In chromatography a syringe is something we normally do not think about. We take it, fill it, inject, rinse it and put it back. Or maybe the autosampler does these steps and we only put the syringe in the autosampler until it is damaged, and then we replace it. In fact, most of us use a syringe incorrectly, which at least influences the repeatability of our analyses.
Figure 1: Normal syringe filled with sample volume and plunger in the barrel. Priming is necessary to get rid of the trapped air volume in the needle
Figure 2: Plunger-in-Needle syringe with volume in needle only, eliminating dead-volume
The termination is the connection between the needle and the barrel. The simplest termination is the fixed or cemented needle, but there are also removable needle terminations with screw-type or Luer/Luer-Lok connections.
The typical needle length for gas- and/or liquid chromatographic applications is 50-51 mm (ca. 2 in.), but there are also other lengths like 70 mm, 75 mm, 95 mm, 100 mm, 107 mm, 110 mm and 115 mm.
The gauge size describes the outer diameter of a syringe needle. The gauge system is derived from wire manufacturing companies and is the analog to the mesh size as particle diameter derived from sieving.
Gauge Numbers and Metric Dimensions [mm]
|Gauge Numbers and Imperial Dimensions [in.]|
Tables 1 and 2: Gauge-Millimeter (left) and Gauge-Inch (right) translation tables
The internal diameter for microliter (µL) syringes (marked green in the above tables) is in the range of 0.11 to 0.37 mm, depending on the outer diameter. If an S is used as suffix in the gauge size (like 26S), then the internal diameter is smaller (ID of 26 gauge needle is 0.26 mm, the ID of a 26S gauge needle is 0.13 mm, S = Small).
Table 3: Point Styles
Plungers for normal syringes, like the one in Figure 1, are primarily made of stainless steel rods with uniform diameter. The plunger moves inside the glass barrel.
Plungers for Plunger-in-Needle syringes are made of one thicker steel rod and a thinner one, that fits into the steel needle. The thicker part moves inside the glass barrel, the thinner part inside the steel needle.
Another type of syringe is the gas tight syringe, where a small PTFE plug sits at the top of the plunger to seal better within the glass barrel.
If a syringe is not cleaned after usage, especially when using salt-containing solvents, the small crystals will damage the syringe on plunger movement. That is like applying sandpaper to the surfaces of the barrel and the plunger. Aggressive liquid media, such as acidified solutions, basic solutions or solutions of aggressive components like boron trifluoride, halogenated organic acid chlorides, etc., will etch the steel of the plunger and needle, damaging the syringe.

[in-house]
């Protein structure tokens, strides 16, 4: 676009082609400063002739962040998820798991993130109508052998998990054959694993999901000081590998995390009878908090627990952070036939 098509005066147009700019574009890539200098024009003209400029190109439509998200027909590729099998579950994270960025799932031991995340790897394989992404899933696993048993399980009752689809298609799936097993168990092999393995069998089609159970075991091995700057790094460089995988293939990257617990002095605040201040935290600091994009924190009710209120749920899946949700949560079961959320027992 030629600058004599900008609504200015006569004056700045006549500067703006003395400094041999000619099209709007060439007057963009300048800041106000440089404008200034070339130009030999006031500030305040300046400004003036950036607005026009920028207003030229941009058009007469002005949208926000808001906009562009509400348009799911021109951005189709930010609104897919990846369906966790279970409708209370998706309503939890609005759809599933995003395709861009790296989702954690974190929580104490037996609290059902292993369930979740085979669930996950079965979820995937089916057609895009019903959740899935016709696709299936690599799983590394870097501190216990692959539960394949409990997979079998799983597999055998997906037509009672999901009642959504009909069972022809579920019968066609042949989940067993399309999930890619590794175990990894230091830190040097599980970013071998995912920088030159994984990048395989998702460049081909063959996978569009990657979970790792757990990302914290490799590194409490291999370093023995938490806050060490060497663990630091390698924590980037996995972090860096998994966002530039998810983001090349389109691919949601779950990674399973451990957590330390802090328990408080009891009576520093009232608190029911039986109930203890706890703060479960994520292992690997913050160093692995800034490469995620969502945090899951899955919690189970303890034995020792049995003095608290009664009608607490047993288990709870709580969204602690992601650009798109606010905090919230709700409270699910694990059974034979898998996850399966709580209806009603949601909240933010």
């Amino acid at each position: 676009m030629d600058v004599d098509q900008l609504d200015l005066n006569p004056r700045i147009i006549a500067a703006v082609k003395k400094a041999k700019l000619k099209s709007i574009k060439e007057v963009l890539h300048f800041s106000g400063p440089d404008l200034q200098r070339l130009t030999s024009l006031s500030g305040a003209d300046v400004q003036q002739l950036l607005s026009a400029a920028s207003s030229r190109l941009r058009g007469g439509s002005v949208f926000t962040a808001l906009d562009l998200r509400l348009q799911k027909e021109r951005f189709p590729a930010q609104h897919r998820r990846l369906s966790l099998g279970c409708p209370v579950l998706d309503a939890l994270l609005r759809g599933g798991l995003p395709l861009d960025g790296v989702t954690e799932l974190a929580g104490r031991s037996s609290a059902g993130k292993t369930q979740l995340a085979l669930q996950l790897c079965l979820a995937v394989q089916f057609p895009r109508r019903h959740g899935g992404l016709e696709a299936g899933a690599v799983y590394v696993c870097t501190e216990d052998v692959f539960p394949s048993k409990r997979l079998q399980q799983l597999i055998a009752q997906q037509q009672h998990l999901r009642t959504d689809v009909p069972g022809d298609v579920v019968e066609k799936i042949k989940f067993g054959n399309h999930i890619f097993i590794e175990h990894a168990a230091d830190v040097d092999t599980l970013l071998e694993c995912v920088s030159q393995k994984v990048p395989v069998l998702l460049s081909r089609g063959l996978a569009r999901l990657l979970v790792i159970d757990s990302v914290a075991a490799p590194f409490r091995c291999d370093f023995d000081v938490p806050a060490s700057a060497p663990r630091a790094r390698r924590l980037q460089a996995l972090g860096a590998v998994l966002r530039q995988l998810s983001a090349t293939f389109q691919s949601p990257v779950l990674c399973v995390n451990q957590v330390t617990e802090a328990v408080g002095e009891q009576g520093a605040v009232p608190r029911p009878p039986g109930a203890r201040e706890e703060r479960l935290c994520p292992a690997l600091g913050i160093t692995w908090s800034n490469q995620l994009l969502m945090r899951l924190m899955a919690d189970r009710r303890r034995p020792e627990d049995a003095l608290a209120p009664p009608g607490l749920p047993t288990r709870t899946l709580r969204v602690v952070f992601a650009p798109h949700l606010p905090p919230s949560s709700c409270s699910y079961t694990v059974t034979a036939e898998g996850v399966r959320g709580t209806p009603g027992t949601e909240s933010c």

Microliter syringes can be used between 10 and 50 °C (50-122 °F) and cleaned at temperatures up to 115-120 °C (240-250 °F). Strong temperature difference during use can also damage the syringe by cracking the barrel or loosening the needle.
Always refer to the operator's manual and specifications to avoid damaging the syringe.
Microliter syringes are accurate within ±1% of the nominal volume (a 1-µL syringe is accurate within ±0.01 µL) with a precision of 1%. Hamilton measures this at 80% of their nominal volume (a 1-µL syringe is repeatedly tested at 0.8 µL), SGE at 100%. The test temperature is 25 °C.
Keep in mind that if you do 0.1 µL injections with a 1-µL syringe the accuracy still is 1% of the nominal volume, i.e. 0.1 µL ± 0.01 µL, which is a possible 10% deviation of the injection volume!
It is also advised to use a minimum injection volume of 20% of the nominal volume of the syringe to minimize errors, which is 0.2 µL volume if you use a 1-µL syringe and, therefore, a possible volume error of 5%.
Figure 3: Percentage deviation of the injection volume of a 1-µL syringe
|Check the syringe for damages like barrel cracks or residues from previous injections. Verify that the plunger moves smoothly in the syringe.|
|Hold the syringe by the flange where the glass is thicker, reducing the transfer of body heat to the barrel.|
When you fill a syringe, the air volume in the needle wanders into the barrel, producing tiny air bubbles in the liquid, which have to be removed before adjusting the volume. Repeatedly draw and dispense the sample to remove the air bubbles.
Figure 4: Air bubbles in sample prior to priming
Fill the syringe with more sample volume than you want to inject.
Figure 5: Overfilling the syringe
Slowly dispense the excess sample until only the required sample volume is in the syringe.
Figure 6: Dispensing excess sample
|Inject the sample into the chromatographic inlet with the appropriate injection technique and speed.|
|Rinse the syringe with an appropriate solvent. If possible, rinse again with water and, finally, rinse with some acetone.|
|Store the syringe in a safe place.|